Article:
Interesting and perceptive paragraph, this one, from an interesting and perceptive article in the Guardian today (the bold is mine):
More and more voters, therefore, will be worrying about jobs, benefits, rents, and debt interest rates, not about the value of houses, pensions or shares. The neoliberal attempt to create mass capitalism has hit the buffers. Political parties that stand on what has been called “the centre ground” for the past three decades can afford to abandon it. If the left parties can develop a coherent economic alternative, they will find an increasingly receptive audience who, in the words of Franklin Roosevelt, have nothing to fear but fear itself.
That, in fact, is what has happened. And so now I understand why it all went so awfully belly-up. People like Tony Blair and Margaret Thatcher maybe did after all believe in a capitalism of the masses – blinded as they were by their terrible convictions to the reality that capitalism, by its very essence, only ever feeds off the masses, even as it never properly or efficiently can all of them feed.
Capitalism requires hierarchy; capitalism requires owners and owned; capitalism requires both the downtrodden and those who do the treading. It’s a chimera, that we can all get to the top. For if we all got to the top, the armies that make up the capitalist battlefield would have no cannon fodder to throw at the enemy.
And that would never do.
If Blair is over, so are Thatcher and Cameron.
If Blair is over, so is that illusion of branded social democracy, of late and sentimental capitalism, that was the neoliberalism of little-people shareholdings. A manifest piece of marketing in any case.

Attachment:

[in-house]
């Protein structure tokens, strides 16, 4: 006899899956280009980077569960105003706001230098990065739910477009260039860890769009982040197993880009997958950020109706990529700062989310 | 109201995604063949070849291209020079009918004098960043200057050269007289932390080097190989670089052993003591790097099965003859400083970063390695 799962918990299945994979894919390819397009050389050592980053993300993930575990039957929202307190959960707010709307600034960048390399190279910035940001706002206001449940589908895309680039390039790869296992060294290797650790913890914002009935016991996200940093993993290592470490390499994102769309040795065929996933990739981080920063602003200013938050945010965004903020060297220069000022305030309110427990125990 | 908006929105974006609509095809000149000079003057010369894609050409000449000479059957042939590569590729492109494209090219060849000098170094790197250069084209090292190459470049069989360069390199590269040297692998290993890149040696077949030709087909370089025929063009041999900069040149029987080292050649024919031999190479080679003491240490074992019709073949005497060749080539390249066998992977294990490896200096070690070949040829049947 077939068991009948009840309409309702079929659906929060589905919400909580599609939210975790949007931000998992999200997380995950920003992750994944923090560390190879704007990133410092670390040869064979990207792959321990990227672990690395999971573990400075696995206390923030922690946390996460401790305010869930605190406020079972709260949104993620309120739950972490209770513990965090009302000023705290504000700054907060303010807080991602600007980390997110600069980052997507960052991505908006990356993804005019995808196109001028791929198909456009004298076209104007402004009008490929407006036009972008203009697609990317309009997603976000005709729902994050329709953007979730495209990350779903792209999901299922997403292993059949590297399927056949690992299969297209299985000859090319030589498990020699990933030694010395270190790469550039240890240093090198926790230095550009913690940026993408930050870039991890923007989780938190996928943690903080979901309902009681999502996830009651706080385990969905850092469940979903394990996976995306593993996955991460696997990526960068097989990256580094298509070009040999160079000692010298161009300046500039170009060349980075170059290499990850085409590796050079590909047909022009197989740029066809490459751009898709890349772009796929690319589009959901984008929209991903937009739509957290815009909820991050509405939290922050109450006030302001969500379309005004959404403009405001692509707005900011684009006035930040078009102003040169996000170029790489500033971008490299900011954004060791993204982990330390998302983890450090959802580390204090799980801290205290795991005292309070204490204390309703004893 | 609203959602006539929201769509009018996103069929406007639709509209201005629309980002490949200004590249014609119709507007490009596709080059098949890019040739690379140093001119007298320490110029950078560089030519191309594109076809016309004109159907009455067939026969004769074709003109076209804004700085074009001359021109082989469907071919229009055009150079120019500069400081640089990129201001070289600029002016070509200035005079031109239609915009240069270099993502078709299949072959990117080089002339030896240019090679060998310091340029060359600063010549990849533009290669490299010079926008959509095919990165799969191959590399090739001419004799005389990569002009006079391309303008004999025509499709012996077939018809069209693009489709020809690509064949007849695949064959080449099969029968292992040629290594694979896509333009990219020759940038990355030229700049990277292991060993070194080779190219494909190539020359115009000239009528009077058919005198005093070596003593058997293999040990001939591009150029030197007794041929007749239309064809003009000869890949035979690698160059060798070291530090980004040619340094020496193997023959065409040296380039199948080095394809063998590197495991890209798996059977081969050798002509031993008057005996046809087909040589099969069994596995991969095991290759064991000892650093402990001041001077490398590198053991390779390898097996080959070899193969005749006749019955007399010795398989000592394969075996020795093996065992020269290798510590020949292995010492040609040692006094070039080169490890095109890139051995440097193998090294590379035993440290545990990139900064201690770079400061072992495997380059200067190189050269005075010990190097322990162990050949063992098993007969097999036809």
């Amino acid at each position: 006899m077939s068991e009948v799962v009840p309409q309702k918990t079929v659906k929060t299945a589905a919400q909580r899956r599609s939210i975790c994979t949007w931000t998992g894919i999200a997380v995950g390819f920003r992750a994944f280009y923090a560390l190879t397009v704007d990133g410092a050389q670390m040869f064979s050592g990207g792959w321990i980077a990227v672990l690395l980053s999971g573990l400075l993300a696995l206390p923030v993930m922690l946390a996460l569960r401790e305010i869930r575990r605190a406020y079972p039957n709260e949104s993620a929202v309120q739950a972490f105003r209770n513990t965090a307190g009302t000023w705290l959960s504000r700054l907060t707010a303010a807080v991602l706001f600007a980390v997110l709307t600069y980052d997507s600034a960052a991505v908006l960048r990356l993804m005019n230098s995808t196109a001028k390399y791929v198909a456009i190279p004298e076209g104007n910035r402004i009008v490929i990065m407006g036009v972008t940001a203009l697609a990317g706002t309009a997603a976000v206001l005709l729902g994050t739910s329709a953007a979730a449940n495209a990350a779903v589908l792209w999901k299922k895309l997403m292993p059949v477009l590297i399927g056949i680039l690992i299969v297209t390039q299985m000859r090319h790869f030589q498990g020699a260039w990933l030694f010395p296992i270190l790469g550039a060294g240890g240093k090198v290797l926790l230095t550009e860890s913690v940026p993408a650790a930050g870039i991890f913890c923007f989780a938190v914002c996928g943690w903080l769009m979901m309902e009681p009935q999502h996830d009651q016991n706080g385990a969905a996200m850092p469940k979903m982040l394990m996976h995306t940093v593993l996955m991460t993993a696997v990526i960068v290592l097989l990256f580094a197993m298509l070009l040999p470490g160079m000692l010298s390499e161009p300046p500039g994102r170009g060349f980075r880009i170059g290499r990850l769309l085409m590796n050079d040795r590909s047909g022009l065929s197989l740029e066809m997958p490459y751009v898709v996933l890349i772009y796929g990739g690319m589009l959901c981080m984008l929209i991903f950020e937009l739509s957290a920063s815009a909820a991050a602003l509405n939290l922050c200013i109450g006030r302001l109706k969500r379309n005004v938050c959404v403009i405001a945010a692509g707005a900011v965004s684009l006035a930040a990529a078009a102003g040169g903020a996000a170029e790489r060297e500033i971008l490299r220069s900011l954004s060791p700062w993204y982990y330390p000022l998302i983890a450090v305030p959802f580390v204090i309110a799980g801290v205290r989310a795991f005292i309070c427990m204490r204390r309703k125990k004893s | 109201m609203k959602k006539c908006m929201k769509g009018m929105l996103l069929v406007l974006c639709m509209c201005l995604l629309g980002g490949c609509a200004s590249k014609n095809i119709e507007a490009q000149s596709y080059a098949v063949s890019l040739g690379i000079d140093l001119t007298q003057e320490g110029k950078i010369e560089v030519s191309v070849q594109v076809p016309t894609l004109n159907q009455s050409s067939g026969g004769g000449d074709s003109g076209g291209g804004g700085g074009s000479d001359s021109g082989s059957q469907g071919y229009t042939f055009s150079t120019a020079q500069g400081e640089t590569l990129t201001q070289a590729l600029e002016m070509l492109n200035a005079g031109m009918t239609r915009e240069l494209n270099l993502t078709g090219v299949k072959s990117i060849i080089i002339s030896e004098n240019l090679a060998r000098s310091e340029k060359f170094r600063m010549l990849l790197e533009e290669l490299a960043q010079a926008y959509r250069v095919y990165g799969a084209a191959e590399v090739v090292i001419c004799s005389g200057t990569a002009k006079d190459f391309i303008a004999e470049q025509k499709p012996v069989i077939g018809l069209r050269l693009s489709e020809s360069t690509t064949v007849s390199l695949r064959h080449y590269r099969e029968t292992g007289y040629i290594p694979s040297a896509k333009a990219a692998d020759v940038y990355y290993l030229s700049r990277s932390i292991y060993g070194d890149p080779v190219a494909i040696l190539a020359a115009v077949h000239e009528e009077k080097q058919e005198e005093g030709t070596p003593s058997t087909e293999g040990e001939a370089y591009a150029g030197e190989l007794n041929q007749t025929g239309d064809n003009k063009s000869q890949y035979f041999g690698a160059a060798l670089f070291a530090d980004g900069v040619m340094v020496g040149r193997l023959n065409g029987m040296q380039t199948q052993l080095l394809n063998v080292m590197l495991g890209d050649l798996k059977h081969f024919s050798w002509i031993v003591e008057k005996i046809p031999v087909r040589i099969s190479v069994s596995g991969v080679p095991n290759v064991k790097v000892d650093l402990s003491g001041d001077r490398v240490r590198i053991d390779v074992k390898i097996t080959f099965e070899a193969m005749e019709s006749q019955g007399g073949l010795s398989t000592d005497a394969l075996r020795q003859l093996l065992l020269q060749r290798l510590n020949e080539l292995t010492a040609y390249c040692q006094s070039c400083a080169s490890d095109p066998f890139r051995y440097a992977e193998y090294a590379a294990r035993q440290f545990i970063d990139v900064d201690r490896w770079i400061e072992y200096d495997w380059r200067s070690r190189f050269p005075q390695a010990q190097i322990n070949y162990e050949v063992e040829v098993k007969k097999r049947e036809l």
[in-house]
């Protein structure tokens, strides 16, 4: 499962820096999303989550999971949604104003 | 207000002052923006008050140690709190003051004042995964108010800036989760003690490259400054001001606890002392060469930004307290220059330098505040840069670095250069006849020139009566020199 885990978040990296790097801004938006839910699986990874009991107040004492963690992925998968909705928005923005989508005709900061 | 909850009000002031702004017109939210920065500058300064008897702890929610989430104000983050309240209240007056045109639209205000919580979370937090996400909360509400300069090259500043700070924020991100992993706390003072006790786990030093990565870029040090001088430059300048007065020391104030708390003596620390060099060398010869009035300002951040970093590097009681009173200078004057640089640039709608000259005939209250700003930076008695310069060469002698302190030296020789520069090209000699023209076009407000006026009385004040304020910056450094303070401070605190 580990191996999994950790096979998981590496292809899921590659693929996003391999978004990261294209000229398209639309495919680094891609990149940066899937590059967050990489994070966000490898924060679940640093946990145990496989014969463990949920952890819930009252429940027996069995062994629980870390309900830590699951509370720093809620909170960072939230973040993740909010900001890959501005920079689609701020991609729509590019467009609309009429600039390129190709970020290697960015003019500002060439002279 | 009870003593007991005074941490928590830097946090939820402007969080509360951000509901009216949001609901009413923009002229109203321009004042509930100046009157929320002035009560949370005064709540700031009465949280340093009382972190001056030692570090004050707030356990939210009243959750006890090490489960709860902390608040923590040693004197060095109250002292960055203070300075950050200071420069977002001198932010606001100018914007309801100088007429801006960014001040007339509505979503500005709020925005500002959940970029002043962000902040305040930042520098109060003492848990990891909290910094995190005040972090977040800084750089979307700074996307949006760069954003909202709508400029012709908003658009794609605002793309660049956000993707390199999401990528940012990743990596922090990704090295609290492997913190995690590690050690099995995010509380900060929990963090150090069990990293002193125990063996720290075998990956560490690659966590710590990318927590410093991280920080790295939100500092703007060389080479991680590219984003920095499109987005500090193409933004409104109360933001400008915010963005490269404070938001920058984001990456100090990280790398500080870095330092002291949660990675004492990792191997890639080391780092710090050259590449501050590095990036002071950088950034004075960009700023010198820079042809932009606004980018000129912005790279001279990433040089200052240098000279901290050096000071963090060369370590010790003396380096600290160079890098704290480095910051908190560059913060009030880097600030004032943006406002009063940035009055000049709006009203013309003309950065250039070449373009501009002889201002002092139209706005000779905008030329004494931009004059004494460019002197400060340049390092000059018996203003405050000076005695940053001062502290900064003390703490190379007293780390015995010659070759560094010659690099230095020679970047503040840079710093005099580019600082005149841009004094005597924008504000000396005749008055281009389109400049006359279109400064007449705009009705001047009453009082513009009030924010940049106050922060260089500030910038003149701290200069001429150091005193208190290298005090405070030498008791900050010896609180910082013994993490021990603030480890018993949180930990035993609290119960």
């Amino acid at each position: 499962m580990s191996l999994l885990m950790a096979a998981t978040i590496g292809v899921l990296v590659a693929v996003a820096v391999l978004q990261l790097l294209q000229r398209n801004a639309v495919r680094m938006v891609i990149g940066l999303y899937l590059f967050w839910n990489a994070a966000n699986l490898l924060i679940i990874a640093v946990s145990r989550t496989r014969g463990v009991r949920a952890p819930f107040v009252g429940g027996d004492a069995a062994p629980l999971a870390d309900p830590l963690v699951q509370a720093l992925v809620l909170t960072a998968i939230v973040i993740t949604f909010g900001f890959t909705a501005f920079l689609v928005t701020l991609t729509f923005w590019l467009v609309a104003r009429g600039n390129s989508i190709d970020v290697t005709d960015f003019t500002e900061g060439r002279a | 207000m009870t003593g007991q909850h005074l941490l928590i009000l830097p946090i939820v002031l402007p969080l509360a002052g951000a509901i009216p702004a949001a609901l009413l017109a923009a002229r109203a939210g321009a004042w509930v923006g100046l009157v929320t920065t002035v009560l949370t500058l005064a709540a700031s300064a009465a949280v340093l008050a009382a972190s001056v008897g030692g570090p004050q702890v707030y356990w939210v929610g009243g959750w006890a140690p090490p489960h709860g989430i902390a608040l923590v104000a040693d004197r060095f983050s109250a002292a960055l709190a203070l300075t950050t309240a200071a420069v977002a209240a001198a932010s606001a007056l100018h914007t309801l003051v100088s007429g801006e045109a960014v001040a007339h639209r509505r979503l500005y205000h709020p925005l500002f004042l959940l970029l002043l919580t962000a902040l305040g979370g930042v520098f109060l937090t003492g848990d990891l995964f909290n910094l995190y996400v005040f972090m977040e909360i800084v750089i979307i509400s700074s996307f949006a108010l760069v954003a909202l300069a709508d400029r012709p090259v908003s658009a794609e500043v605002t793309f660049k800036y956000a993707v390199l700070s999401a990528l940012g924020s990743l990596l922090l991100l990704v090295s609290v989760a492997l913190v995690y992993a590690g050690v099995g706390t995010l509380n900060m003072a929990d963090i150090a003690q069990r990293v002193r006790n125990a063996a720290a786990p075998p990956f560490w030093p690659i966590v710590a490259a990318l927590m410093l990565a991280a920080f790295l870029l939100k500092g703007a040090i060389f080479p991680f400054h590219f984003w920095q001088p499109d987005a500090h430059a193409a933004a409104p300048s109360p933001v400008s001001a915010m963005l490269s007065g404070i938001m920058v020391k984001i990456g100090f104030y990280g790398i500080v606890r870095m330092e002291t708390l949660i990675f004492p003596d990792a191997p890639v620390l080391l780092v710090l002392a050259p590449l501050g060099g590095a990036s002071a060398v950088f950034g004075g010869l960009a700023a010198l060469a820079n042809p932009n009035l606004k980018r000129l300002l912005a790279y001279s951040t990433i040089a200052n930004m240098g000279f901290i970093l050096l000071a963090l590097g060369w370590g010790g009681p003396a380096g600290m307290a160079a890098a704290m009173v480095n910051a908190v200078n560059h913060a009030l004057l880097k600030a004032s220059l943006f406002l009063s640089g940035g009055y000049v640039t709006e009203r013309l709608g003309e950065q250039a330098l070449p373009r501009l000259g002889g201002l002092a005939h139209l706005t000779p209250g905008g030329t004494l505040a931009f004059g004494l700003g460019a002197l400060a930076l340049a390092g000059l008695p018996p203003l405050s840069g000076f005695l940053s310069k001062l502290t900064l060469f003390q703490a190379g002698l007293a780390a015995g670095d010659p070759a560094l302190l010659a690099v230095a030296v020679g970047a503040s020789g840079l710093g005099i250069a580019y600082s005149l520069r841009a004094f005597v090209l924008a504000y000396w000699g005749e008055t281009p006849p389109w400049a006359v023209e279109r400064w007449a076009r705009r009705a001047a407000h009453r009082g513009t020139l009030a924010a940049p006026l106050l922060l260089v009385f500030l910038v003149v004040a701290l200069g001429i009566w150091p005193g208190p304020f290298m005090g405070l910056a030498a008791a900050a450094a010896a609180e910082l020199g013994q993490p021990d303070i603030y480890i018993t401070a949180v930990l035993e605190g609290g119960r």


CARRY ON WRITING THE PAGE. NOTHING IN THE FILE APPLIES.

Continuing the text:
In hindsight, after all, it really does beggar belief. Did we really – truly – believe them when they encouraged us to place our hard-won nest eggs precisely in those baskets they then proceeded to throw at the markets with the most violence, lack of foresight and absence of sensibility they could unprofessionally muster?
Save all your life to throw it away on an idea? Is that what Blairism, Thatcherism and that tiny little tail of Cameronism has finally succeeded in delivering to the masses?
And they talk about the irrelevance of ideology to modern politics.
This isn’t the age of aspiration any more.
This is the age of survival.
We don’t need salesmen and women to lead us out of these darknesses – but survivalists who understand what’s it like not to know where the next poverty-engendering job will come from. We need people and communities who understand that life isn’t about concentrating wealth but – instead – about sharing it out as wide as possible.
Not spreading it thinly but spreading it broadly.
There’s a difference.
Wealth needs to revolve to benefit society. Sitting on wealth and watching it grow coldly and uncreatively is the sickest act a rich civilisation can encourage its citizens to prize.
If Blair really is over, and Thatcher and Cameron too, let’s not let slip faint praise or murmur ashamedly to ourselves. Rest in peace for a job well done?